Embracing our grief is a journey that lasts a lifetime. Loss is not something to simply ‘get over.’ Instead, it becomes a part of who we are.
Many of us are grieving deeply right now. We are navigating challenging times, a call for us to embrace our humanity more deeply. This journey starts with recognizing our current state and emotions.
Grief is a natural response to loss, whether it be the loss of a loved one, a relationship, a job, or any significant change or transition in our lives. As Dr. Elisabeth Kubler Ross pointed out, we learn to live with loss, healing and rebuilding ourselves around it. We emerge whole again, yet transformed by the experience. This change isn’t just inevitable; it’s necessary.
But there’s an aspect of grief that’s often overlooked. To truly heal, we give ourselves permission to feel deeply and extensively. Embracing our grief includes mourning not just the losses we’ve experienced but also the life we never had, the love we missed out on, the years that slipped away, and the ways we might have hurt ourselves or others.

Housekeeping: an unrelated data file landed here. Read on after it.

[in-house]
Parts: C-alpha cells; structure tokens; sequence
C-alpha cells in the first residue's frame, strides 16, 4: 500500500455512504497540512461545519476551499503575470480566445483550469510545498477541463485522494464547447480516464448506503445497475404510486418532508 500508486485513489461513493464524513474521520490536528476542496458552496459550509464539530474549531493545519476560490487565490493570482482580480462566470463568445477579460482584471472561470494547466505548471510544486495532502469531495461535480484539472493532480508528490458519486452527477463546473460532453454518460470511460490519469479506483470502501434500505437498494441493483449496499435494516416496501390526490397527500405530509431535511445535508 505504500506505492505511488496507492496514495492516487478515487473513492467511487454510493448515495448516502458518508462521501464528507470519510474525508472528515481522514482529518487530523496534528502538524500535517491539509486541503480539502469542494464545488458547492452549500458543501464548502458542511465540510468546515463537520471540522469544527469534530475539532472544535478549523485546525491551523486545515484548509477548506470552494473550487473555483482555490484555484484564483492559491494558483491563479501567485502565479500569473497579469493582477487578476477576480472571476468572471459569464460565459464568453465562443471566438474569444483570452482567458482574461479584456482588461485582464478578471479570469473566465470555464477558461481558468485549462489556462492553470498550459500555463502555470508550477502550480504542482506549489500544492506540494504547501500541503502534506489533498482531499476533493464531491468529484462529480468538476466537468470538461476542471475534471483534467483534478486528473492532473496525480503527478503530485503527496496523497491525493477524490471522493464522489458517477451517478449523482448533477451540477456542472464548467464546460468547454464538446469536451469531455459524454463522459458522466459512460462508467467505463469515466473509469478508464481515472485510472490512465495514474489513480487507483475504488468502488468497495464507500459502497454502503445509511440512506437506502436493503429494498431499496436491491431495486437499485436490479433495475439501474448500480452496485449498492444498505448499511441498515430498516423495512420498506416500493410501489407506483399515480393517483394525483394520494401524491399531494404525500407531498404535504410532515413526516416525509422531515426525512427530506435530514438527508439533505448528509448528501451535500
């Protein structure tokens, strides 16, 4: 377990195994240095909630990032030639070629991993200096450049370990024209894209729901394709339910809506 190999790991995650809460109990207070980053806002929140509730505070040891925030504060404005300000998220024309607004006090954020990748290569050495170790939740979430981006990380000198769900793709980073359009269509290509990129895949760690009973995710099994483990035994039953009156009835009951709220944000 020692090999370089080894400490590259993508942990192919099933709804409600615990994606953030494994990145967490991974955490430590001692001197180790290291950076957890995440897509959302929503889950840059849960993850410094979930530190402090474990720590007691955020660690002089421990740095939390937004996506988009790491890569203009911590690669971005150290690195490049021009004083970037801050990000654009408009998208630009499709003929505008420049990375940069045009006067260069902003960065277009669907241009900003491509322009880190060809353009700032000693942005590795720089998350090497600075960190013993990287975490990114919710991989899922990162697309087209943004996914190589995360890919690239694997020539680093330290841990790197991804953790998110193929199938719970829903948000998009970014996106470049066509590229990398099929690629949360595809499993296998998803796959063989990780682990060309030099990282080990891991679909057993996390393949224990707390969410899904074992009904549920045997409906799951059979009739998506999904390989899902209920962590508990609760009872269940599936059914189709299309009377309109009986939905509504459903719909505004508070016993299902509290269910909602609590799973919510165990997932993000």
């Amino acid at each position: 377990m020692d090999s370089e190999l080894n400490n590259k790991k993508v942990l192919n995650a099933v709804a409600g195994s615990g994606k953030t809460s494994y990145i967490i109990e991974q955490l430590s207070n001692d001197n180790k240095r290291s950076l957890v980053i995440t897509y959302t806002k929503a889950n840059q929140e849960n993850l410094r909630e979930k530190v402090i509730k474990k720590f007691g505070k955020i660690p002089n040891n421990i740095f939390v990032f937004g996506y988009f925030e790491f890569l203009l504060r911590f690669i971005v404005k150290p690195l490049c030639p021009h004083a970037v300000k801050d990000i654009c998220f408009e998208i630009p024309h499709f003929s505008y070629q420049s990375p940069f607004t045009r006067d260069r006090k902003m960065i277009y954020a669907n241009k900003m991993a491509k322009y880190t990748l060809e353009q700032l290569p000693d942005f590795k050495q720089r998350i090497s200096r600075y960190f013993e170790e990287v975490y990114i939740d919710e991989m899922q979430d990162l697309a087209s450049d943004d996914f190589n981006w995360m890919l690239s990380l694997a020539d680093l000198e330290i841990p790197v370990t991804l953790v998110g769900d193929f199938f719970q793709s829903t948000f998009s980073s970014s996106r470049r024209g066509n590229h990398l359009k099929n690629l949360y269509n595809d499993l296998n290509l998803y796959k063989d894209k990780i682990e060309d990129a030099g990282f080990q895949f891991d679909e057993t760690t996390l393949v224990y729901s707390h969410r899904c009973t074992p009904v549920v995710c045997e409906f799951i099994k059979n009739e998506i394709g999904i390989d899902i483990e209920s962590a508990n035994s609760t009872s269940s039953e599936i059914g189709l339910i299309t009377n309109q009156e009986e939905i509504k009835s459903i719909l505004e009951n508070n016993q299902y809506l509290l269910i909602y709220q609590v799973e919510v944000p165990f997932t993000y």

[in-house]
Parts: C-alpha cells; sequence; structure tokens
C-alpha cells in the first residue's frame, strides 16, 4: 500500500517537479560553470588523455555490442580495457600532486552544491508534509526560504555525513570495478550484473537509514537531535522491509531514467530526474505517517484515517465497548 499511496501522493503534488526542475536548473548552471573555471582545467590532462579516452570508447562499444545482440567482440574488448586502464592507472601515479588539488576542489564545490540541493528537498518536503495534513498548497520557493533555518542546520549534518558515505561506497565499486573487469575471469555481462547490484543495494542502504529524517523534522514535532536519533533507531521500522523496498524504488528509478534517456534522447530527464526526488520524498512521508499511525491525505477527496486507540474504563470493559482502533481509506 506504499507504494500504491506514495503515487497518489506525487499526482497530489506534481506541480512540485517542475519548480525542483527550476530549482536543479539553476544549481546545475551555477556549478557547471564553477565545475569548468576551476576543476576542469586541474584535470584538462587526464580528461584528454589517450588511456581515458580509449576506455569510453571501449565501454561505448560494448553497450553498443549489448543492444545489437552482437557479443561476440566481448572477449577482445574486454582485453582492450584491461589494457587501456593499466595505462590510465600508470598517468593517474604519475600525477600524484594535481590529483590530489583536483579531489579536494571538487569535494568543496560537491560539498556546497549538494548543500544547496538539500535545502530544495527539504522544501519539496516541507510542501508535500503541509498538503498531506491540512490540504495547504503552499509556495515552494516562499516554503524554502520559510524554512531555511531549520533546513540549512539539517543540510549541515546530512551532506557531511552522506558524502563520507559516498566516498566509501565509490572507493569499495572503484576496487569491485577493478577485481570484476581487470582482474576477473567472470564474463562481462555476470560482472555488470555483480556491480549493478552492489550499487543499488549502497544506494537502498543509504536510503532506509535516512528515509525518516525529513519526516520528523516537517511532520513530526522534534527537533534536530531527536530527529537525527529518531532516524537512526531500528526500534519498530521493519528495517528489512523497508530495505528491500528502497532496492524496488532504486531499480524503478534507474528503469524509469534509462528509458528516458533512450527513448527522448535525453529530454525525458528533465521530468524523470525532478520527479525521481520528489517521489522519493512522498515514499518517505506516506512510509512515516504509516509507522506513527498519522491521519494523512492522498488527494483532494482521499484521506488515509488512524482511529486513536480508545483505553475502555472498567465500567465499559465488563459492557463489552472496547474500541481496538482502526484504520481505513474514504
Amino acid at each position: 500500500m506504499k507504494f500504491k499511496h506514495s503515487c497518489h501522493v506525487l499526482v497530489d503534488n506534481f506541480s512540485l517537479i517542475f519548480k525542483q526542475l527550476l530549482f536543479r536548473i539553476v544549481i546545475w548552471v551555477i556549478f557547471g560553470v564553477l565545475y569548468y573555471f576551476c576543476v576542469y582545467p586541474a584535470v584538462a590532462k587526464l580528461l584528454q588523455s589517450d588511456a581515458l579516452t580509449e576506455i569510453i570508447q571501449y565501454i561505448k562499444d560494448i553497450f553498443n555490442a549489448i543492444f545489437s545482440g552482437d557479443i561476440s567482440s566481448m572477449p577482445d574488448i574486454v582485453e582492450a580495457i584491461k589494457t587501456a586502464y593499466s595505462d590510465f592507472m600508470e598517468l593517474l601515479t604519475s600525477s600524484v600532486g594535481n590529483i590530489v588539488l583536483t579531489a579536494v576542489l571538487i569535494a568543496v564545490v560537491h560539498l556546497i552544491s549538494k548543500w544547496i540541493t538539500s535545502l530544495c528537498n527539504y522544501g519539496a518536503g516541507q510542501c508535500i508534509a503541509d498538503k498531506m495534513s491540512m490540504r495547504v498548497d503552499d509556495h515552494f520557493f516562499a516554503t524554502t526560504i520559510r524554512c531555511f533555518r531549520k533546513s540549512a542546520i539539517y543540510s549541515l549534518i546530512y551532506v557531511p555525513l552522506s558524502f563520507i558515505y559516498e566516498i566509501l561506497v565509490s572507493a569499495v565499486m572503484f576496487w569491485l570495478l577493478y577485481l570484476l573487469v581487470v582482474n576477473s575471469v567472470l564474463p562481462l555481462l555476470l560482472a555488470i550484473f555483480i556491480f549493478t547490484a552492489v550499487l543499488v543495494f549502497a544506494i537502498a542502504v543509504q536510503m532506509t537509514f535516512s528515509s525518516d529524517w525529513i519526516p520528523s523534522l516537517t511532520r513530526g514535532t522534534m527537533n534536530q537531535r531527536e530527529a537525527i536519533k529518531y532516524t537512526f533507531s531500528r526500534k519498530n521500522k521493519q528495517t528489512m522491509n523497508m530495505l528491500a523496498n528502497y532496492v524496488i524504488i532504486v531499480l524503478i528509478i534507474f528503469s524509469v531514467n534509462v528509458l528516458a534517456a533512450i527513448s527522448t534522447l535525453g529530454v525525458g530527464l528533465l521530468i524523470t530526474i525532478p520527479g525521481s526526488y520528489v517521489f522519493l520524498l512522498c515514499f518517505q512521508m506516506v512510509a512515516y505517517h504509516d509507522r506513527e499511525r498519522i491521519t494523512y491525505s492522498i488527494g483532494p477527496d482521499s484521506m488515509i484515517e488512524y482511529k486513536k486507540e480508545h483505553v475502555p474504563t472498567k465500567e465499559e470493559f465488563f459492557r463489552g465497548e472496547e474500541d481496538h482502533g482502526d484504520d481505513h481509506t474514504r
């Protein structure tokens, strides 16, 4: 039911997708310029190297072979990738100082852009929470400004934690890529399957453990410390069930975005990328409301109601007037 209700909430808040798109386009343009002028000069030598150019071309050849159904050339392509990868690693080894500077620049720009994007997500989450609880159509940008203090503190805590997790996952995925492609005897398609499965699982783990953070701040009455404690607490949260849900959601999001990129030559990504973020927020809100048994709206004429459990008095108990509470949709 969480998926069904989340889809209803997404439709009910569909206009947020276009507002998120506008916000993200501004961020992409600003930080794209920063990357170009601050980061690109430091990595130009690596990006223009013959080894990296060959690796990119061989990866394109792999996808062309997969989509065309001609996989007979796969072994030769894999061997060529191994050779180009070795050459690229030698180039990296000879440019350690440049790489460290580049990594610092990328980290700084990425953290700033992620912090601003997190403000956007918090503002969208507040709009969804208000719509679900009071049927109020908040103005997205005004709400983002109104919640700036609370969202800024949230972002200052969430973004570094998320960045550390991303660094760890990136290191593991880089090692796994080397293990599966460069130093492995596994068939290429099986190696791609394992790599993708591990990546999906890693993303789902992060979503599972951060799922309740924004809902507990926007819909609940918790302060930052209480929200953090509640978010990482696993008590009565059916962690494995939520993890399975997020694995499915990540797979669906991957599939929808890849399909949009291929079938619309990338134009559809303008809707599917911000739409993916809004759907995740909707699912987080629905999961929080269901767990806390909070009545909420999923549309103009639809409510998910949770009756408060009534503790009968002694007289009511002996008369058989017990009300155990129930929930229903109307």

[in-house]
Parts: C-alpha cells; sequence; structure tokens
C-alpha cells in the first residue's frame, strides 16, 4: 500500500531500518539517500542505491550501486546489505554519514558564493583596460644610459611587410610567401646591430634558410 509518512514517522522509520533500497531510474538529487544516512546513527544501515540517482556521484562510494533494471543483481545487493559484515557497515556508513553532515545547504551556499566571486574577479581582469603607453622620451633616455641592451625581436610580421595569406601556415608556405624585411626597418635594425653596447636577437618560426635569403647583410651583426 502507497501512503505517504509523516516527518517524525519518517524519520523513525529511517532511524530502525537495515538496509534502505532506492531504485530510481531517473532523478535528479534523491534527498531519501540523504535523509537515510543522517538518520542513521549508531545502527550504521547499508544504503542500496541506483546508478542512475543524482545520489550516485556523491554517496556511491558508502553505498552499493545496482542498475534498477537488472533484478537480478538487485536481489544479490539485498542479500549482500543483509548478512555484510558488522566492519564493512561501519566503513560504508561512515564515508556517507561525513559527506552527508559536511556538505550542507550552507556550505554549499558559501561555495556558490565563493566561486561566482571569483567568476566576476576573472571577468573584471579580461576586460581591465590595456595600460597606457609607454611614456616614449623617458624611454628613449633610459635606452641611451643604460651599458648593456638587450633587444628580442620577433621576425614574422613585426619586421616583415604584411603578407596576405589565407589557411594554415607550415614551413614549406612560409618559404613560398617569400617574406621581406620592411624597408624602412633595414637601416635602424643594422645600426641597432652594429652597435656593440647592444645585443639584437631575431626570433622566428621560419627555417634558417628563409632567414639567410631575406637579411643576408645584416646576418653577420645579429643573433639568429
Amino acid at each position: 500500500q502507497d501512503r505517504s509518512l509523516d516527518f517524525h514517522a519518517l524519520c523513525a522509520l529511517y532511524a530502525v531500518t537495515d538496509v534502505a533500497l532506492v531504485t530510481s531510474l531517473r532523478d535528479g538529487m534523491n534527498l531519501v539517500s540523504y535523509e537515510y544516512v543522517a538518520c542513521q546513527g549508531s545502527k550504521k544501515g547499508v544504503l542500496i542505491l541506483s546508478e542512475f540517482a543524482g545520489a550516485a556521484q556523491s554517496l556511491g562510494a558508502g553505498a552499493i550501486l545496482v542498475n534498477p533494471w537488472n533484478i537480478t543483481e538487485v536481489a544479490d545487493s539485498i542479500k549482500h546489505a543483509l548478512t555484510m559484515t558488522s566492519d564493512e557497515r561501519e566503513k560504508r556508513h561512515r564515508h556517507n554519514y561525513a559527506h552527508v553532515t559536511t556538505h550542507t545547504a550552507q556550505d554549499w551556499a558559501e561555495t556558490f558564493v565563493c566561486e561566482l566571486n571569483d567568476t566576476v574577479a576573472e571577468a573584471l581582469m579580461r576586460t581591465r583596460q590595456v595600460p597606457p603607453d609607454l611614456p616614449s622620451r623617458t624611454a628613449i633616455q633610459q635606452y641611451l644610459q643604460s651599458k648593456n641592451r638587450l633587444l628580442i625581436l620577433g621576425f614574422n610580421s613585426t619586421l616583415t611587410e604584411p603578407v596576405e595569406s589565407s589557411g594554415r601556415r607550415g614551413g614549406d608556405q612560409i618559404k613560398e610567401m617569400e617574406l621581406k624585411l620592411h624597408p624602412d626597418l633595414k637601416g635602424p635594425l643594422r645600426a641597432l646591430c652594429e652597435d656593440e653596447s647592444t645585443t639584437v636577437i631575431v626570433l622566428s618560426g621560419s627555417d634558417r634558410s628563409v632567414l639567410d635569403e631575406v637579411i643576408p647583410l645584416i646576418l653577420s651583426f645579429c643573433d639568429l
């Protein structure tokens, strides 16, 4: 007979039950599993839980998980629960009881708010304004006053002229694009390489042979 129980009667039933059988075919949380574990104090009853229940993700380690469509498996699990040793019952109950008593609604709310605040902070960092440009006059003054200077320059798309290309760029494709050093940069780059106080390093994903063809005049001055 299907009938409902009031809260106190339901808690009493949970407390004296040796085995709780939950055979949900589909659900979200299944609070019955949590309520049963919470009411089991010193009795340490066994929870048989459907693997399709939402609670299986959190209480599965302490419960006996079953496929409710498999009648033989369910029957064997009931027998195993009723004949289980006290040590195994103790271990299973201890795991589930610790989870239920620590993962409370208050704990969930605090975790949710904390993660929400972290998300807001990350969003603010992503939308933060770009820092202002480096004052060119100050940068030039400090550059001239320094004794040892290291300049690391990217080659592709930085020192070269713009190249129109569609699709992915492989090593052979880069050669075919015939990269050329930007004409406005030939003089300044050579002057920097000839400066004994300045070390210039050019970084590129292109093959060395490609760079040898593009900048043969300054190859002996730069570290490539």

Grief is uncomfortable, so many avoid it. These feelings are suppressed, and we disassociate from them, becoming trapped in sorrow. This unresolved grief manifests as depression, stagnation, and a disconnection from emotions and relationships.
Embracing our grief is one of the most challenging emotional paths. But it’s crucial for healing. Without grieving, trauma lingers, affecting our body, mind, and spirit. It keeps us tethered to the past, preventing us from fully living in the present.
Healing begins by embracing the emotions we couldn’t safely process when the trauma occurred. Feeling these emotions is a sign of healing. When we allow ourselves to feel, we connect with our essence, our life force. And by embracing our grief, we are emerging stronger from the ashes and fearlessly speaking our truth.
“The most beautiful people we have known are those who have known defeat, known suffering, known struggle, known loss, and have found their way out of the depths. These persons have an appreciation, a sensitivity, and an understanding of life that fills them with compassion, gentleness, and a deep loving concern. Beautiful people do not just happen.”—Elisabeth Kübler-Ross